Scientists reveal morphology, growth mechanisms of precipitates from carbon dioxide storage
(Phys.org) —Capturing carbon dioxide and storing it in underground rock formations is one proposed solution to mitigate climate change. New knowledge about the chemical reactions between stored carbon dioxide and forsterite (Mg2SiO4) is helping determine how much confidence can be placed in using igneous rocks with magnesium-rich olivines for long-term carbon sequestration. Scientists at Pacific Northwest National Laboratory determined that the carbon dioxide and forsterite react to form hydrated dypingite [(Mg5(CO3)4•5H2O)], which precipitates from solution.
The hydrated dypingite precipitates grow by different mechanisms and with a different morphology based on whether the starting phase is synthetic forsterite or the natural form. In synthetic forsterite, magnesium solutions seeped into pores where evaporation left rosettes of dypingite behind. On natural forsterite, dypingite precipitates formed only on the surface and in rod-like structures. This finding, made possible by multimodal high-resolution imaging and spectroscopic analysis, gives new insight into the geochemistry of supercritical carbon dioxide storage. Images from this research graced the cover of Microscopy and Microanalysis.
Generating electricity from coal and other fossil fuels accounts for just over half of the planet's human-made carbon dioxide emissions. Carbon dioxide emissions contribute to changes in weather patterns that affect crops, water availability, and air quality. Capturing and sequestering carbon dioxide could mitigate its effects, but fundamental questions need to be answered about the reactions that would occur during storage. By understanding the basic interactions between carbon dioxide and the minerals in low water situations at sequestration sites, scientists can inform engineers, policymakers, and others about different options.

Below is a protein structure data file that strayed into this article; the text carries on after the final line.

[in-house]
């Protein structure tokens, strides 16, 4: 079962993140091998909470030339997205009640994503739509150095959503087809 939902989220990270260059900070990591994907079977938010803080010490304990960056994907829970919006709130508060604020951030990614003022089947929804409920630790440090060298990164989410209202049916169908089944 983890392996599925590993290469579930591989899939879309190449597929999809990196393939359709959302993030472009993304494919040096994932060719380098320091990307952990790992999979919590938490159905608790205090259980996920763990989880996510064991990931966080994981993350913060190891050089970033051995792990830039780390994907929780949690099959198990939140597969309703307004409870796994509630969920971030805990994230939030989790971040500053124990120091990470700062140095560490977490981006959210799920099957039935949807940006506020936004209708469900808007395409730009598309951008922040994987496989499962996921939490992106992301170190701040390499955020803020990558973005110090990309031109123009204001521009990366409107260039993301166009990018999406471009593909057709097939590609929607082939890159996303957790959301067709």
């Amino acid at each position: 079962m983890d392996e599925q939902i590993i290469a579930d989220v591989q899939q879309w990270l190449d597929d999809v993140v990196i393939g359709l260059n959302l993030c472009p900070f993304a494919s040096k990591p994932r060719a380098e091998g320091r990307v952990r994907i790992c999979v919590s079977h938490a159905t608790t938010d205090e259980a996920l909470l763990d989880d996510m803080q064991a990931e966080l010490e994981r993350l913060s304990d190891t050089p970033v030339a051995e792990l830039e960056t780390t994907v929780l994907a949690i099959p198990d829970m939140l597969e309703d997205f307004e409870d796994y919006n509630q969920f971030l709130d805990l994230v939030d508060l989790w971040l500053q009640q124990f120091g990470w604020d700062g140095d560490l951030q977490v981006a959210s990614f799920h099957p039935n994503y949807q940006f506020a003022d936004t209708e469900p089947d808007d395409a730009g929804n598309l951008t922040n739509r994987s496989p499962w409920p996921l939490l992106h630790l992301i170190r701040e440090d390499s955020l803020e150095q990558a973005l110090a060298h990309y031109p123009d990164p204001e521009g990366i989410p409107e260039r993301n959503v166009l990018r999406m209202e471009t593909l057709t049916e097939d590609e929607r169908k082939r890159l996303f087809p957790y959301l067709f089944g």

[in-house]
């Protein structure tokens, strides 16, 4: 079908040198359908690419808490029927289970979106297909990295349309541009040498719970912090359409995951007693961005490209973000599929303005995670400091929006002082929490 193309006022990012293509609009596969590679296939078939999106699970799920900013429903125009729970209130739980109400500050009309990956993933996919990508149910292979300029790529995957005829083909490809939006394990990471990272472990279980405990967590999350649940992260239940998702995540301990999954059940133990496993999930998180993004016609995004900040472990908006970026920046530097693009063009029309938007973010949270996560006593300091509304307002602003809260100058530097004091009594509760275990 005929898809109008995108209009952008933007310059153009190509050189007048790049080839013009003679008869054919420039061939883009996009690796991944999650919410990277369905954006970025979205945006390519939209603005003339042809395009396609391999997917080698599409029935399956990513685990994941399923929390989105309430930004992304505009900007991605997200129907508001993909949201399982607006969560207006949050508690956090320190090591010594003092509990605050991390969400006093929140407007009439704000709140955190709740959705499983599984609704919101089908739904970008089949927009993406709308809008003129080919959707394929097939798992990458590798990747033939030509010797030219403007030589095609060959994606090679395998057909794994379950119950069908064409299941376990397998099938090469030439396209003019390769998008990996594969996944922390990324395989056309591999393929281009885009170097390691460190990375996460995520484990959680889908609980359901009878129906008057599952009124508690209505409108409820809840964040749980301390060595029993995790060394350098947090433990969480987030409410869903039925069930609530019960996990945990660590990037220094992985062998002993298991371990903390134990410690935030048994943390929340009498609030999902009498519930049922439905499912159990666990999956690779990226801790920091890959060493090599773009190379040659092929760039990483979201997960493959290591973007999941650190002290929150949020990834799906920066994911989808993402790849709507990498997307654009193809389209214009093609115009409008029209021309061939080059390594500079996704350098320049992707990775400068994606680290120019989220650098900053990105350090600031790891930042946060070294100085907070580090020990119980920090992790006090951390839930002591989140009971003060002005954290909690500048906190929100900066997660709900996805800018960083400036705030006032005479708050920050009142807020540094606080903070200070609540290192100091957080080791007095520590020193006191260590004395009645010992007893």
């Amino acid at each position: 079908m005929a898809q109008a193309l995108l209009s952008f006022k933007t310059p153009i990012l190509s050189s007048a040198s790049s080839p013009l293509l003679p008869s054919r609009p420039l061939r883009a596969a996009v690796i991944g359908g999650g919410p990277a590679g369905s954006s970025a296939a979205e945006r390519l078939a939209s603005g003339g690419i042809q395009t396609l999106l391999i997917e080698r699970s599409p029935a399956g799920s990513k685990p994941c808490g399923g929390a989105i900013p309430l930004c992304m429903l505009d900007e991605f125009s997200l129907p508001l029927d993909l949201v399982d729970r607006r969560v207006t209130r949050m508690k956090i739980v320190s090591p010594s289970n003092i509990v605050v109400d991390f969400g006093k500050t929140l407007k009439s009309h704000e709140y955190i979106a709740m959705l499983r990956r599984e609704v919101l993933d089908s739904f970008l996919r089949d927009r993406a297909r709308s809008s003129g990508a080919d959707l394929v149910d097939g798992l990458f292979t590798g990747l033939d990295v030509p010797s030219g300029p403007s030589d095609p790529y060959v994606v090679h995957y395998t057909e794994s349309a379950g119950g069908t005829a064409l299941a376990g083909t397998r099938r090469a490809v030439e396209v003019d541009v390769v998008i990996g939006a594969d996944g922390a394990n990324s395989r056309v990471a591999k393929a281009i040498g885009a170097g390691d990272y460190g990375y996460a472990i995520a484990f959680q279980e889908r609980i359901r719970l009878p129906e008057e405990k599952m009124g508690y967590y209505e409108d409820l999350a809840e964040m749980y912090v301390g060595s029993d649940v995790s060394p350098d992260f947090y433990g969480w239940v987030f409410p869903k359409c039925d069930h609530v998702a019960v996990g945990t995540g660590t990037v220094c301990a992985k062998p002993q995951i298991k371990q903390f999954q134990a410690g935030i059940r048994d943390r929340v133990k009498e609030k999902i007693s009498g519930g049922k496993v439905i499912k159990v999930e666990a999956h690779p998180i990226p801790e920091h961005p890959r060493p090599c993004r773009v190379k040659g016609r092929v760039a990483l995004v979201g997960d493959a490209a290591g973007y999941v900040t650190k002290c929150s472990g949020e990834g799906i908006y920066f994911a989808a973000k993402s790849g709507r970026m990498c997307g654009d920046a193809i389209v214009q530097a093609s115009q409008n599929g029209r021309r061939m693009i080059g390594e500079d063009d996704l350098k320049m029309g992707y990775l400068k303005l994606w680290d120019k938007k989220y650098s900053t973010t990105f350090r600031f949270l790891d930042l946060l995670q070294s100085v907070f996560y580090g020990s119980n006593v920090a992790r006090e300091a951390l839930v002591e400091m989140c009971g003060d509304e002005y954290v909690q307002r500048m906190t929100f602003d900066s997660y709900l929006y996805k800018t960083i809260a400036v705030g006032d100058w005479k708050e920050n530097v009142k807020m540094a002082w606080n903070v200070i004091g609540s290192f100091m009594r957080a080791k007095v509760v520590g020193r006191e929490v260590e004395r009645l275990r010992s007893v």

To store carbon dioxide waste, such as from industrial processing, it would need to be captured, condensed under high pressure and high temperature, and converted to supercritical carbon dioxide-a fluid with both gas and liquid properties that could then be injected deep underground. Researchers mimicked these deep underground conditions, incubating the carbon dioxide in a highly humid environment with forsterite. They used imaging, including helium ion microscopy, as well as chemical analysis techniques at EMSL to study the changes in the chemistry of the system ex situ.
Critical to their studies, the research team developed a new sample preparation protocol to preserve the very fragile reaction products that formed under the high-pressure and high-temperature experimental conditions.
Drawing on the Lab's nearly 50 years of expertise in subsurface science, the team is continuing to delve into the reactions that would occur between carbon dioxide and different minerals found deep underground.